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Remembered Today:

Gunner Vasiliy Nikitenko 129340 RGA


eltoro1960
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Whilst researching the London Gazette I came across a MM for this man , giving his place of residence as Newtongrange. I later found in the LG that in 1918 he appears in a list of dead soldiers and his worldy goods were listed as unclaimed by next of kin, this appeared for several years thereafter and his money ,all £14 14/ 5d ,still lay unclaimed.

It appears that Vasiliy was a Lithuanian immigrant to Newtongrange and had no traceable next of kin, he was killed in action / died in May 1918, this from CWGC

Name: NIKITENKO, VASILIY

Initials: V

Nationality: United Kingdom

Rank: Gunner

Regiment/Service: Royal Garrison Artillery

Unit Text: 160th Siege Bty.

Date of Death: 28/05/1918

Service No: 129340

Awards: M M

Casualty Type: Commonwealth War Dead

Grave/Memorial Reference: I. C. 22.

Cemetery: FRANVILLERS COMMUNAL CEMETERY EXTENSION

Having no next of kin he was not put forward for inclusion on the War Memorial when the names were added a few years back. I intend contacting Midlothian Council to have his name added to the Roll of Honour and hopefully have enough evidence to persuade them to do so.

If anybody else has any other information on Vasiliy I would , as always, be grateful.

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Good luck, John.

Bernard

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John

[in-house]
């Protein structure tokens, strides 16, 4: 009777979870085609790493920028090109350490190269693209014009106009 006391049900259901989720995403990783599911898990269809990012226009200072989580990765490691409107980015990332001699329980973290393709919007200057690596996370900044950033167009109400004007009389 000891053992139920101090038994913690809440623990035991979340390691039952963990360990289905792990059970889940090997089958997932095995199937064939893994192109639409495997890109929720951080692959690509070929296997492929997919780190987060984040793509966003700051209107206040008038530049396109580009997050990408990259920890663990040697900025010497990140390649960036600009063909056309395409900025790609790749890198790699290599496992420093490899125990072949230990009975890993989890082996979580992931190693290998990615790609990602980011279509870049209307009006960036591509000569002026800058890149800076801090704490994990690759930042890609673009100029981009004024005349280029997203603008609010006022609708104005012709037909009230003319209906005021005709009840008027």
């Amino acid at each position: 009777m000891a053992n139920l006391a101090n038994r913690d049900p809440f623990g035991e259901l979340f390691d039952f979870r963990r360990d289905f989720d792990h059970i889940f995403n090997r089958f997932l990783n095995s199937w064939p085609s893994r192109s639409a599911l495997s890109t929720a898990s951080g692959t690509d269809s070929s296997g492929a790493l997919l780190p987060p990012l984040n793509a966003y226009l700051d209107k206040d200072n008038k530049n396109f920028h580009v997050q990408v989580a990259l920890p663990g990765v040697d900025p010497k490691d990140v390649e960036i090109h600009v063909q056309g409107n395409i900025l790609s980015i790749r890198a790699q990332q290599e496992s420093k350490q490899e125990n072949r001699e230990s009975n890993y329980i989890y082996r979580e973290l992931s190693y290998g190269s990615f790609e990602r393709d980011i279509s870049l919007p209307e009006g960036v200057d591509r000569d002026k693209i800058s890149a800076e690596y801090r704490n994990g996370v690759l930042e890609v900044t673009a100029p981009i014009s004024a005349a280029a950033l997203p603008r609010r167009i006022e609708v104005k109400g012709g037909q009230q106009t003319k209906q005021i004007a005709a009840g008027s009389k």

It would be interesting if you could establish how long he had been in Britain and whether he was a refugee from Stolypin's 'neck tie'.

I find those lists in the LG of unclaimed soldiers' pay pitiful in the true sense of the word but also far more eloquent that all of the citations for valour awards.

Regards

Mel

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I am not very keen on after the fact additions of names to war memorials but I think that Gunner Nikitenko is a worthy exception.

Good luck John

Andy

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Hello John,

I'm sure you already have this, but Nikitenko's citation is in the January 1918 edition of the London Gazette. [LG 28 January, 1918. p. 1394. Gazette Issue 25-1-1918 @ p. 20]. Good luck with the town council.

Cheers,

Dave

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Thanks for the good wishes, SDGW gives his POB as Boltava, Little Russia, which I suspect is Poltava in current day Ukraine. Large numbers of Lithuanians,& Latvians or Russian Poles as they were known locally, immigrated here around the turn of the 19th/20th Century to work in the pits. Given that Ukraine and Lithuania are fairly close neighbours he may have moved to Scotland via there. He is certainly the fist Ukranian in the village I am aware of.

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Nothing on the 1901 census for any Nikitenko, John. Nothing in the NA re naturalisaton either.

Keith

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I am not very keen on after the fact additions of names to war memorials but I think that Gunner Nikitenko is a worthy exception.

Good luck John

Andy

So much for "Their Name Liveth Forever More"

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John,

He is on the SNWM so that may help your case.

Details

Surname NIKITENKO

Firstname Vasily

Service Number 129340